pp. 12-22 in Protection of the Human Genome and Scientific Responsibility

Editors: Michio Okamoto, M.D., Norio Fujiki, M.D. & Darryl R.J. Macer, Ph.D.

Copyright 1996, Eubios Ethics Institute All commercial rights reserved. This publication may be reproduced for limited educational or academic use, however please enquire with Eubios Ethics Institute.

Bioethics and UNESCO: How the Organization deals with this Essential Issue for the United Nations System

Noelle Lenoir(
President, IBC, UNESCO

1. Introduction

1.1 . Access To The Knowledge Of The Human Genome: A Scientific Revolution.

It has become a cliché to notice that in less than half a century the pace of biology and genetics has accelerated to dizzying proportions. After decades of painstaking research, seemingly disparate paths into the sciences of molecular biology, chemistry, physics, biology and genetics have converged. One must also admit that genetics made this amazing progress largely thanks to electronics and robotics.

The different stages of the advancement of genetics are perfectly well known. Let me just remind you of the three main stages marked by noticeable discoveries or by spectacular initiatives:

1. In 1953, at the University of Cambridge in England, two brilliant young researchers, James Watson and Francis Crick, discovered the DNA. In other terms, they identified the molecular messenger of each individual's inheritance, as carrying its information within the spirals of a double helix.

2. The second stage can be dated back to the 70's, when was put into practice genetic engineering. This technique led to the process of "recombination", allowing to shuffle the genes into new combinations which do not exist naturally. This discovery is as important as the previous one. Most certainly, since the beginning of human civilization, man has constantly been modifying the varieties of plants and farm animals in the crop and stockbreeding sectors, using conventional methods such as selection, crossbreeding and hybridization. But the new biotechnological methods have a peculiarity which make them radically differ from the traditional ones: Indeed, genetic information (DNA), can be transferred across species and even kingdom boundaries.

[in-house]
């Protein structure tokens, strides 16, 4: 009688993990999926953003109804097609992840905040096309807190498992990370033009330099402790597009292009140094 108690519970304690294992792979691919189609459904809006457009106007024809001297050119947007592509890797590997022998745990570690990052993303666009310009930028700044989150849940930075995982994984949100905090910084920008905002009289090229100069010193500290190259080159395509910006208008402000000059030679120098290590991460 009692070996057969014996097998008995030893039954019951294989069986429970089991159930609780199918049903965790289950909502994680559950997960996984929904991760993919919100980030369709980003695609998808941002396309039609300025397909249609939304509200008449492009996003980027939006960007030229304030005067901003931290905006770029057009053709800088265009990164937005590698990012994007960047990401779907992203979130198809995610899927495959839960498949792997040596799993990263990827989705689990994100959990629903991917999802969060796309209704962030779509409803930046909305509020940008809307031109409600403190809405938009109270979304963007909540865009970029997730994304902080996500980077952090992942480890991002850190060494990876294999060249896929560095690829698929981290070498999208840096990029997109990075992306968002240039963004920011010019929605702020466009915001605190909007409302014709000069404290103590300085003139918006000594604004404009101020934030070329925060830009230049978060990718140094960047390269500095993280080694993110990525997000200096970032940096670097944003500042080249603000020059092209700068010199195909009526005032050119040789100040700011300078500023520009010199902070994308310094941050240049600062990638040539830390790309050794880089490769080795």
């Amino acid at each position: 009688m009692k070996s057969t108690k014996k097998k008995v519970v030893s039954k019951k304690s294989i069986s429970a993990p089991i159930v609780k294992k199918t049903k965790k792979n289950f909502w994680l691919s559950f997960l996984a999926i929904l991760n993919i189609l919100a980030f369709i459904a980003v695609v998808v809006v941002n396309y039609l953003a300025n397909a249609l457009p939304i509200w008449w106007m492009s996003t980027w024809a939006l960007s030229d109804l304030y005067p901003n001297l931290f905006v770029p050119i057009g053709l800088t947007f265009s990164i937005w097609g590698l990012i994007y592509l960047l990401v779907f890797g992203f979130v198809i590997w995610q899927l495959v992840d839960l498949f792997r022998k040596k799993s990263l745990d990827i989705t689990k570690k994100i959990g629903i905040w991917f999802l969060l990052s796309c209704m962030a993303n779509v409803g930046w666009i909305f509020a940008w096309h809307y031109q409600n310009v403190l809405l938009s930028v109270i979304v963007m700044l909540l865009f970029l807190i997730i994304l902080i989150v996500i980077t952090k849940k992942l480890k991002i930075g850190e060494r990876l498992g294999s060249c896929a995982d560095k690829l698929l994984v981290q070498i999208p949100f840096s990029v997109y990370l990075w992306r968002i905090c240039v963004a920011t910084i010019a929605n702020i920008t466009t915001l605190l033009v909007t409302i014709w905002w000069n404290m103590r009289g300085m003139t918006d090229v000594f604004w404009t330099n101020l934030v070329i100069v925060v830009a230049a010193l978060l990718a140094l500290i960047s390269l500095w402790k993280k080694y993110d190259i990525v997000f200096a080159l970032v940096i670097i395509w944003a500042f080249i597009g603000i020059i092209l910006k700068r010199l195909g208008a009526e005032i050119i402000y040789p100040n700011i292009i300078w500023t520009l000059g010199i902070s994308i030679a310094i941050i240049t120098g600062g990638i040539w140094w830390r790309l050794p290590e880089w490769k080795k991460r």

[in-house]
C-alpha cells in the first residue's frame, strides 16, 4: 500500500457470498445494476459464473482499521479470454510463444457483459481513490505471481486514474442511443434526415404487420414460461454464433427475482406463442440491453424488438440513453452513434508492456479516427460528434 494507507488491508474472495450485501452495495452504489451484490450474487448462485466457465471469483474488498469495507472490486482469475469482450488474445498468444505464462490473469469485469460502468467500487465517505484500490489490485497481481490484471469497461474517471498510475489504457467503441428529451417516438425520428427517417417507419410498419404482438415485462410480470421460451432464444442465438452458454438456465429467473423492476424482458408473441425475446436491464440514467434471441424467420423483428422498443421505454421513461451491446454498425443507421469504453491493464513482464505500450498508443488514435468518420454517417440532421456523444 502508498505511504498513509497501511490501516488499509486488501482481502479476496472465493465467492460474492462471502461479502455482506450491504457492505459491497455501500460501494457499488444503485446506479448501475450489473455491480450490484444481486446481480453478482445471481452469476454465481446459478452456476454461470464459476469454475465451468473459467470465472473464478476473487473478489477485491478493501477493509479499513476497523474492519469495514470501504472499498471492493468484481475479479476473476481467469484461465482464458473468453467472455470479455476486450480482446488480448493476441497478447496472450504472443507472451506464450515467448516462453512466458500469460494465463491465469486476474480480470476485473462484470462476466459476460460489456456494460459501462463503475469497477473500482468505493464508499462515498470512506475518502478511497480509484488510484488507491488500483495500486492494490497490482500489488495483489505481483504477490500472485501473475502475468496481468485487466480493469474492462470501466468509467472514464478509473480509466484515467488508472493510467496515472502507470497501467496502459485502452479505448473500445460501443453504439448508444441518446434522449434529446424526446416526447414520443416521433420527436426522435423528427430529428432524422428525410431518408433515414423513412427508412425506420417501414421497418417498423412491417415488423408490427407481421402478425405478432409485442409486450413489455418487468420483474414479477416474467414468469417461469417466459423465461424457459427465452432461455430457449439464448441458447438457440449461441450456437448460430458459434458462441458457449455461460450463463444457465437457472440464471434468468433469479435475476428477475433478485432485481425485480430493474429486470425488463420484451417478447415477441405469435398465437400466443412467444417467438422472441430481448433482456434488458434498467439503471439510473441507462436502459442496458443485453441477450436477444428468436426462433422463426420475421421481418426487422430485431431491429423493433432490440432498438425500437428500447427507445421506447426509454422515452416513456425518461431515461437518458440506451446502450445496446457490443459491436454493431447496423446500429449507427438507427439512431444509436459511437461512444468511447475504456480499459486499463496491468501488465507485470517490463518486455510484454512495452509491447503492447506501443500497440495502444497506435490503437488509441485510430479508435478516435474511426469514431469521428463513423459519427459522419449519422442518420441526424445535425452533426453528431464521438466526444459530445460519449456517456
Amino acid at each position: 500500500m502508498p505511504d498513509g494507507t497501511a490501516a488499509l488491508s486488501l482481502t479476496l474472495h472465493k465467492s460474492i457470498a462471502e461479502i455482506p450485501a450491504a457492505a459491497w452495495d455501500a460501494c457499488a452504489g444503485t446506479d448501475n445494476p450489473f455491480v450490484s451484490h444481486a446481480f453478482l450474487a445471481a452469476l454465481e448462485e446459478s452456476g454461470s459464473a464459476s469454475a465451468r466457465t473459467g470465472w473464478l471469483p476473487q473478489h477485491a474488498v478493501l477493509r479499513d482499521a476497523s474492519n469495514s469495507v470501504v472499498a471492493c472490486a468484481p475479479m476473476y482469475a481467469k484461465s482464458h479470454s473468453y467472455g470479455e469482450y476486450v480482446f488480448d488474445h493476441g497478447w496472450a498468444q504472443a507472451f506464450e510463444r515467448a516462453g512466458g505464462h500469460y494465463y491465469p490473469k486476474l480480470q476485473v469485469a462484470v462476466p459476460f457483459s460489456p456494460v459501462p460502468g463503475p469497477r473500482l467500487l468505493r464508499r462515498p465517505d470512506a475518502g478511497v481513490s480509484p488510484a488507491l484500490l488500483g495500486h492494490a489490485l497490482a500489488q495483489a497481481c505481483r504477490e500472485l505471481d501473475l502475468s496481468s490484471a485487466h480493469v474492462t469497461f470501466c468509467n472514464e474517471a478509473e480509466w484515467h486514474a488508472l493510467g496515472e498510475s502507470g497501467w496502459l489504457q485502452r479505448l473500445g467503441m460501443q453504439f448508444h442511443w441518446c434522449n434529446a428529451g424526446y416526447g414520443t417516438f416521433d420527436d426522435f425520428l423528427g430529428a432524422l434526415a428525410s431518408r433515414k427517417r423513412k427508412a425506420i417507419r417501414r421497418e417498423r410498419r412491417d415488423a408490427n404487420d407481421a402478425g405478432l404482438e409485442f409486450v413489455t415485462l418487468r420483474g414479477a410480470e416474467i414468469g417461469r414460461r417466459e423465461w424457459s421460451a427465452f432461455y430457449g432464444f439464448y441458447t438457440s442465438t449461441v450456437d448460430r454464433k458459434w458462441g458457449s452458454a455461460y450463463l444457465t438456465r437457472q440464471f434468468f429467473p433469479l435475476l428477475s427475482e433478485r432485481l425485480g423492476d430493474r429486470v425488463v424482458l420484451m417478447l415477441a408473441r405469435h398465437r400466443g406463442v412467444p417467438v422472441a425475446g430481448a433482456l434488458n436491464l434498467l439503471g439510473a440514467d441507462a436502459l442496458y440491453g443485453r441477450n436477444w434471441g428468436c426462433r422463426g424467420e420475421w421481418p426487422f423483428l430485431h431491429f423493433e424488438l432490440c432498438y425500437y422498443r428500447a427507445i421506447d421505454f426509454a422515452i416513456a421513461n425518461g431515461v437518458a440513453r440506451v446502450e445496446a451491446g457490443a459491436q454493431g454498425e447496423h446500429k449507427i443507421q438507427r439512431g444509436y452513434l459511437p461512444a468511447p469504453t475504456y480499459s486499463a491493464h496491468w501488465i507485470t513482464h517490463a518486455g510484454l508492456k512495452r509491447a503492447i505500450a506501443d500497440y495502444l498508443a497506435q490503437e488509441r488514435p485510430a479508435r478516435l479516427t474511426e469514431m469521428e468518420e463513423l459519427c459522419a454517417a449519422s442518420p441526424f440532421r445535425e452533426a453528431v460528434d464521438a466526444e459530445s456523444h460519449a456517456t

3. The third stage of progress in genetics is not linked to a specific discovery. It is related to the launching of probably the most ambitious scientific project since the Apollo program aimed at landing a man on the moon. I am alluding to the Human Genome Project called by its proponents " the Holy Grail of modern biology". Initiated in the USA in 1989, under the influence of Watson, first director of the lead agency (the National Center for Human Genome Research set up by the NIH), this project has been then implemented at a national level in most of the industrialized countries. For instance, in spite of the reserve, if not the opposition, of the Greens, such a project has been launched some weeks ago by decision of the German government.